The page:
The Payroll Protection Program (PPP) Explained
According to the U.S. Department of the Treasury, "the Paycheck Protection Program (“PPP”) authorizes up to $349 billion in forgivable loans to small businesses to pay their employees during the COVID-19 crisis. All loan terms will be the same for everyone."
The Treasury further states on its information sheet that:
"The loan amounts will be forgiven as long as:
- The loan proceeds are used to cover payroll costs, and most mortgage interest, rent, and utility costs over the 8 week period after the loan is made; and
- Employee and compensation levels are maintained.
Payroll costs are capped at $100,000 on an annualized basis for each employee. Due to likely high subscription, it is anticipated that not more than 25% of the forgiven amount may be for non-payroll costs. Loan payments will be deferred for 6 months."
Applying for the PPP
Yesterday, April 3rd, was the first day to apply for the PPP. Many banks either were not ready or were overwhelmed as the treasury only provided final guidance late Thursday. Here is what InstaPay knows about the program.
The best place to apply for a PPP is your bank. According to Brian Moynihan, CEO of Bank of America, “We have a million borrowing customers we're trying to get through the system first. …for those that borrow from the other 4,000 banks in the country, we're trying to get them to go back to their bank, which is the priority the treasury put on it.”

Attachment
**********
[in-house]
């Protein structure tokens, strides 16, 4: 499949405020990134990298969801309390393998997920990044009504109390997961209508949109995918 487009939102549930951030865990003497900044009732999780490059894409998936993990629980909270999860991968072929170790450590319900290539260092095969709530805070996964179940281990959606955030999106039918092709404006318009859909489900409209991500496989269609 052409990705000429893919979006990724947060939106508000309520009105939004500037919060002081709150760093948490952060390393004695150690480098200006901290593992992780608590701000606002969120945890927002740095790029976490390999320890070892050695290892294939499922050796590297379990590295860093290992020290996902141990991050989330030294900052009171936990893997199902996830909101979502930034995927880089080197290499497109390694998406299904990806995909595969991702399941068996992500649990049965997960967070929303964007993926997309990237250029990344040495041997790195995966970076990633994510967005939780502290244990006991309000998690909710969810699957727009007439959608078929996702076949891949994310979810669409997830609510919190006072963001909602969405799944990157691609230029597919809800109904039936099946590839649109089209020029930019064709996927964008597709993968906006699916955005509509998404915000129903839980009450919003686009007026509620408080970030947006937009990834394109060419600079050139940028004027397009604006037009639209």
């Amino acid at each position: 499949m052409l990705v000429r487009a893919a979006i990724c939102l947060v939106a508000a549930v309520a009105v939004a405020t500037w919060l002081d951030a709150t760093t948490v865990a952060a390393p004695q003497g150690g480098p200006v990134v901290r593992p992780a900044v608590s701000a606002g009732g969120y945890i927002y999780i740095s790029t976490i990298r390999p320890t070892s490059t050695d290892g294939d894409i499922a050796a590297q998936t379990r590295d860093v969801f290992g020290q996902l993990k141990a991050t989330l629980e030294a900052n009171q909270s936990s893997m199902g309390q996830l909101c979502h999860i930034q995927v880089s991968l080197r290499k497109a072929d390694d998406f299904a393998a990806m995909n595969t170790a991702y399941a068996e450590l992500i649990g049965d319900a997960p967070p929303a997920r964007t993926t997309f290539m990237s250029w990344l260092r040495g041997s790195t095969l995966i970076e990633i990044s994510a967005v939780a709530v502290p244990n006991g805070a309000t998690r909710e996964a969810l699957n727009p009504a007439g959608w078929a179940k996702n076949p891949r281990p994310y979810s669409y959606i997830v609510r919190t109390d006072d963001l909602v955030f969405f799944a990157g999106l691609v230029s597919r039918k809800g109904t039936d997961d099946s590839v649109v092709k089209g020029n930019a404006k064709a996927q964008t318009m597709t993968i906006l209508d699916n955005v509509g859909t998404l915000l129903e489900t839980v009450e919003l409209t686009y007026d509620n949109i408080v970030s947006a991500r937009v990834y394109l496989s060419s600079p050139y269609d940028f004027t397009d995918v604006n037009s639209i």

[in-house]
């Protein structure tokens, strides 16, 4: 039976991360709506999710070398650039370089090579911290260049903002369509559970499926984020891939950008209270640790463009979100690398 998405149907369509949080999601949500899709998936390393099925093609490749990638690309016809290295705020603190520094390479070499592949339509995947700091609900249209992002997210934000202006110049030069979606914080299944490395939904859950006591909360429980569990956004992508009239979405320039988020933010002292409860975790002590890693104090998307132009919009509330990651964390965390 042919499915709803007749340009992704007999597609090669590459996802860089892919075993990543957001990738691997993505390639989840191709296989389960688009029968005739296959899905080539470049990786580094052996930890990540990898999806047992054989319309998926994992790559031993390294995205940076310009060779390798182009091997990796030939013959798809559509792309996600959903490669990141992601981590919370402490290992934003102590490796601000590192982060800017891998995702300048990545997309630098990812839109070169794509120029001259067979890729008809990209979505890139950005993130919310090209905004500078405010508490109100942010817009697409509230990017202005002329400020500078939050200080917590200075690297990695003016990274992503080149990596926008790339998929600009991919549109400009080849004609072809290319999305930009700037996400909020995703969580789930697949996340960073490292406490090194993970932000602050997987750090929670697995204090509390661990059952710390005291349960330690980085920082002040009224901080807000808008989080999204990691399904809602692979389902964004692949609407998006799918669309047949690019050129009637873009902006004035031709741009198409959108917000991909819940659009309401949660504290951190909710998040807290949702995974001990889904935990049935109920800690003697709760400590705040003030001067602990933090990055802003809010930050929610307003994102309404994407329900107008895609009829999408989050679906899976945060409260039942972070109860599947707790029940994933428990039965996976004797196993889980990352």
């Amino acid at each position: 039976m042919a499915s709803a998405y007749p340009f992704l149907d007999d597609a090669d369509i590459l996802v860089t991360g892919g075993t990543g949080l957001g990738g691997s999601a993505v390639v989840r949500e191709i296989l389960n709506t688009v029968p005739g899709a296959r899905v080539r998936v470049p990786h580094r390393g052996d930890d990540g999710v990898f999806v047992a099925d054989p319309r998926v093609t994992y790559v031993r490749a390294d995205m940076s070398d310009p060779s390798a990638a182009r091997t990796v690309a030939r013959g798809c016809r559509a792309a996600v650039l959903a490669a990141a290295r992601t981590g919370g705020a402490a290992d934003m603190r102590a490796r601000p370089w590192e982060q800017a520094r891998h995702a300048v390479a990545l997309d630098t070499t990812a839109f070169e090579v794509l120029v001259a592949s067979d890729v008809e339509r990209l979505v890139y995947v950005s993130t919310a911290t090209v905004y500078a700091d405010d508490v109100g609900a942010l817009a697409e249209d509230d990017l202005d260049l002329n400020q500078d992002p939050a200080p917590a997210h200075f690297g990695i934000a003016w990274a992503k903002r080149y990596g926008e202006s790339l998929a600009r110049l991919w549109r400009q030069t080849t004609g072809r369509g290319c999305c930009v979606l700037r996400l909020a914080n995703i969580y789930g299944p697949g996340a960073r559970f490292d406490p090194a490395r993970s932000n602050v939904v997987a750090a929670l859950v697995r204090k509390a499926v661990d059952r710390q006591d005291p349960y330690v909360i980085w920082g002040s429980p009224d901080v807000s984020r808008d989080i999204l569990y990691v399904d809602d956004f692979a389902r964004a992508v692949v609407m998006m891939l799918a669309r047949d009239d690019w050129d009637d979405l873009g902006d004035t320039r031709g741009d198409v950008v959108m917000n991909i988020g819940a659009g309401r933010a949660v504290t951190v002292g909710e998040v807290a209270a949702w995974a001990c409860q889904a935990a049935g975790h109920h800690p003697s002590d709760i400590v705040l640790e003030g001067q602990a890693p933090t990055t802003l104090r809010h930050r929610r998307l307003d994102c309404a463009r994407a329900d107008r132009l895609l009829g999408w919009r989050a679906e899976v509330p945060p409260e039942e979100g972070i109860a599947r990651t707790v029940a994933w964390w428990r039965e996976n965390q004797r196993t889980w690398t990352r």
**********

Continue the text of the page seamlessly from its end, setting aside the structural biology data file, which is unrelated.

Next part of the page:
If your bank isn’t participating, you can find a list of the most active SBA lending banks here.
We believe most of our clients are small businesses or sole proprietors, and you can apply now. There has been a delay for independent contractors or self-employed individuals until April 10. If you have a business checking account, and a separate tax ID, then you are likely a small business. If you fill out a Schedule C on your federal tax return, you are likely a sole proprietor.
How do I figure out how much I can borrow?
For sole proprietors, you can use your tax return. For example:
If your yearly income is $1000 (usually line 7 on your 1040 tax return), your loanable amount is: $2,083.33
Divide your yearly income by 12 (number of months in the year):
10,000/12 = 833.33
Then multiple that amount by 2.5:
833.33 x 2.5 = 2,083.33
That is your total loanable amount through PPP.
If you are a larger fleet, you can add up all your driver pay and add that to the salary you pay the office staff. Take that total and divide by 12 and multiply by 2.5. You have to exclude FICA, FUTA, and federal withholding before you make the calculation.
You will also need some proof of your past income. For a sole proprietor, if you have already filed your 2019 taxes, you can use that tax return. If you don’t have your taxes done yet, you must ask the loan officer at your bank for assistance.
Please be sure to take advantage of this program! To read about the coronavirus stimulus package, click here.